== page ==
Ugh! All day working at Six Acres and what do I get in return? Poison Ivy! At least I think that's what it is. I've come home with itching and welts all up and down my legs. Guess I should have worn long pants, but it was in the 90's, people! I don't think I've ever had poison ivy in my life. So anyway, I'm feelin' yucky and itchy tonight. Being sore, exhausted, and sun-fried just wasn't enough to satisfy the Fates! So tonight is being spent with lotion, a good movie, and a tall glass of iced tea (mmmm!). Oh, and the point of this post...here's a few random shots from the garden today...cool, green beauties.
Today is Foliage Follow-Up, hosted by Pam at Digging. We truly have a feast of foliage in this garden today. The (too many) deciduous trees I have planted in this garden finally look more like trees than sticks! They have all filled in nicely over the past couple of weeks, making the garden so much greener and lusher and shadier than it's been for months. : )
Yes, I have planted far too many tropical plants in my yard. The brown wasteland in wake of the recent "Arctic Blast" is testament to myZone 9 gardening blunders. But, once again, I have searched my garden today for plants that didn't just survive, but are shining in this wintry garden.
The classic conifer is given a subtropical twist in the Bunya-Bunya Tree (Araucaria bidwillii). A native of Australia, the Bunya-Bunya thrives in my Zone 9 Central Florida garden. It is a tree that grows to massive proportions in its native environ. This tree was honored by aboriginal Australians in annual festivals to celebrate the ripening of the nuts that come from its enormous coconut-shaped cone.
This evergreen Autumn Fern is a bright splash of green in a bed where caladiums and gingers have gone to sleep for the winter.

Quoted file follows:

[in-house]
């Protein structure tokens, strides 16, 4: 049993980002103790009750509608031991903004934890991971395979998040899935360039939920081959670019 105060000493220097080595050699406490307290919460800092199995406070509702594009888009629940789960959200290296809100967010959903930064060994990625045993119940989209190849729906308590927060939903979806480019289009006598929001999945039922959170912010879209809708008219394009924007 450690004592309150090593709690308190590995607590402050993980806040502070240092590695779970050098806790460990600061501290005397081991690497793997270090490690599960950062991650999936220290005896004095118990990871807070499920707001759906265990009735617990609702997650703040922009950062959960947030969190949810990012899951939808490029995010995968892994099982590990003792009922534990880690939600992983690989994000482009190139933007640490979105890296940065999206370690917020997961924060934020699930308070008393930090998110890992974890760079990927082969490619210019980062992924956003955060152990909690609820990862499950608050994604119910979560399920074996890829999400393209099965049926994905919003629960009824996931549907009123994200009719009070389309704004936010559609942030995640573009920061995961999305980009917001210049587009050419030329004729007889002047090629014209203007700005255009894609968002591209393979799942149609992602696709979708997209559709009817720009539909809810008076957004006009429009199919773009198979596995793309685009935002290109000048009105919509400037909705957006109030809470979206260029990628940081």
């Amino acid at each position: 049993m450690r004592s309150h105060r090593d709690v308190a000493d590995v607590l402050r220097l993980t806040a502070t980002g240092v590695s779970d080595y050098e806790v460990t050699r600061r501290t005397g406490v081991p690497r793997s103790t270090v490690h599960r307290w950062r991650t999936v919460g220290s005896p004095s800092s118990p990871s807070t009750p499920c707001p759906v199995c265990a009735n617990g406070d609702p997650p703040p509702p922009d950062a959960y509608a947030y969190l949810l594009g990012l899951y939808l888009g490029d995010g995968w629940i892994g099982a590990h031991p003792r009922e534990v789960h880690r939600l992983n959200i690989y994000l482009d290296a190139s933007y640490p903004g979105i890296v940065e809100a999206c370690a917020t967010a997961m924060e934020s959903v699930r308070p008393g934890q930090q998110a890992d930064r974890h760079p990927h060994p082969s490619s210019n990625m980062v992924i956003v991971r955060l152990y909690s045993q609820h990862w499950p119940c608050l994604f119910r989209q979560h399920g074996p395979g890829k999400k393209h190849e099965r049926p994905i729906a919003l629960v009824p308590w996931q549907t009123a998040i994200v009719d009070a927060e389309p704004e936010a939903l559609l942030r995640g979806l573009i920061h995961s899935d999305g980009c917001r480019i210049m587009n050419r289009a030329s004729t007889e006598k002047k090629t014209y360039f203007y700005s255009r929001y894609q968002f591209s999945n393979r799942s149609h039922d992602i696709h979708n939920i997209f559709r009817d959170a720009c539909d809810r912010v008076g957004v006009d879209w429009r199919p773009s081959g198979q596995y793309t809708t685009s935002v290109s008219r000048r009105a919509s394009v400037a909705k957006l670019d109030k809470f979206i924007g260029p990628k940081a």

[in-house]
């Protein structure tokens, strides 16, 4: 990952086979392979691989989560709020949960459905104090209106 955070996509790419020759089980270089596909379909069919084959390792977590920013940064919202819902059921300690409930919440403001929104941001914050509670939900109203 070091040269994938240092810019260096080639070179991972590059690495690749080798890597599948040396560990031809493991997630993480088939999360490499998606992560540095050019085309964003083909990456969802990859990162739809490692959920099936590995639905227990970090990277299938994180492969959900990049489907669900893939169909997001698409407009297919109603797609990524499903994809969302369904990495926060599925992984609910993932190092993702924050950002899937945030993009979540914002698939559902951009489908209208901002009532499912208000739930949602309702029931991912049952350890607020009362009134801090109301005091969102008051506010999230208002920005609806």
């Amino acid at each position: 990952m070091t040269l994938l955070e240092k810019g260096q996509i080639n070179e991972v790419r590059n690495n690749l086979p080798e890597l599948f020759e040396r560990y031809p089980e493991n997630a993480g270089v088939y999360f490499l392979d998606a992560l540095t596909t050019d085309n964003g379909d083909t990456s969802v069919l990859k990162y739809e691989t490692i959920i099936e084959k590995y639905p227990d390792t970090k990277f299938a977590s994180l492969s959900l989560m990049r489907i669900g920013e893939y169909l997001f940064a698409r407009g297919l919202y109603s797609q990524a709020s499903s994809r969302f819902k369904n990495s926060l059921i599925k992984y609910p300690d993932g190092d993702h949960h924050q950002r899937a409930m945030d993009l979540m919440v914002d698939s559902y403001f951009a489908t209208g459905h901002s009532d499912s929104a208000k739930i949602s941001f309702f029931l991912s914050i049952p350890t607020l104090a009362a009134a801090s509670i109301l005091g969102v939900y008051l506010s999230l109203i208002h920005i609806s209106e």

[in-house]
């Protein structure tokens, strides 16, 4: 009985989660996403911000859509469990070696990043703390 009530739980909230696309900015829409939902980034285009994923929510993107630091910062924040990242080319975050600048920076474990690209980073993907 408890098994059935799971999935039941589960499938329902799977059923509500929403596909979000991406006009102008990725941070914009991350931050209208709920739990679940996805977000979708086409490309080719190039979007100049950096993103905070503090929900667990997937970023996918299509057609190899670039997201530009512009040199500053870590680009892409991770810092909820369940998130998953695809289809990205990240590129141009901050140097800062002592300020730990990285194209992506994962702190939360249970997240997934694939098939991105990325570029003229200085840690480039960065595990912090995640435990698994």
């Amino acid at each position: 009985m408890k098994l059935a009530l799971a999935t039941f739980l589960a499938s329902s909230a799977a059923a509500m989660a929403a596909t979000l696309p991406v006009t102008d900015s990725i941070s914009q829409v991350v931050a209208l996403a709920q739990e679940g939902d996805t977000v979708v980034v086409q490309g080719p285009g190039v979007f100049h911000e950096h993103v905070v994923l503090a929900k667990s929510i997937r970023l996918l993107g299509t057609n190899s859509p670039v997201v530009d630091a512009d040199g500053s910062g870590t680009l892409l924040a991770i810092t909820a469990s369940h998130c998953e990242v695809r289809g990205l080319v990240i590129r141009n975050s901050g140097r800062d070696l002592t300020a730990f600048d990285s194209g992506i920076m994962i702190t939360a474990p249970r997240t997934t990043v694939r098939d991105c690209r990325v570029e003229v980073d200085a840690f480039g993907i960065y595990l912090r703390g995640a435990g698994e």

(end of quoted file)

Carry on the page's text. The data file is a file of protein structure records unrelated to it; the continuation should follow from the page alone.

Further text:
The knockout roses were unfazed by our "Arctic Blast" and are loaded with buds. This is Rosa 'Radtko.'
Not real sure if this Aechmea bromeliad is cold-tolerant, since it hid under a blanket and a beach towel for the past week and a half. It has a scape rising up, so I had to protect it just in case!
The Neoregelia bromeliads all survived these frigid temperatures. Those under tree cover were not protected.
'Red Ruffles' Azalea is Florida-friendly and offers splashes of color in a winter garden. Just really slow growing, though. This is growing in the shade of an old oak tree.
This was my first year growing Indian Blanketflowers. I wasn't sure if they would go dormant at the first sign of cold or what, but they are still green and lush after our worst winter in years.
Camellias are clearly the stars of my winter garden. I look forward to their bloom every year, with their 4- to 6-inch layered blooms and sweet-tea-like scent. Above is Camellia japonica 'Kramer's Supreme'; below is Camellia x williamsii 'Blue Danube.'
The African Iris buds dropped and flopped all week, but the plants are still all intact and green.
The Florida Cracker Rose ('Louis Philippe') is one of my favorite garden plants. The ones in my garden have been evergreen and everblooming (in flushes) since I planted them years ago. Definitely a winter winner!
Another Australian native, Bottlebrush thrives in our Zone 9 environment, throwing off its giant red blooms year-round. Above is stiff bottlebrush. I also have a weeping bottlebrush tree.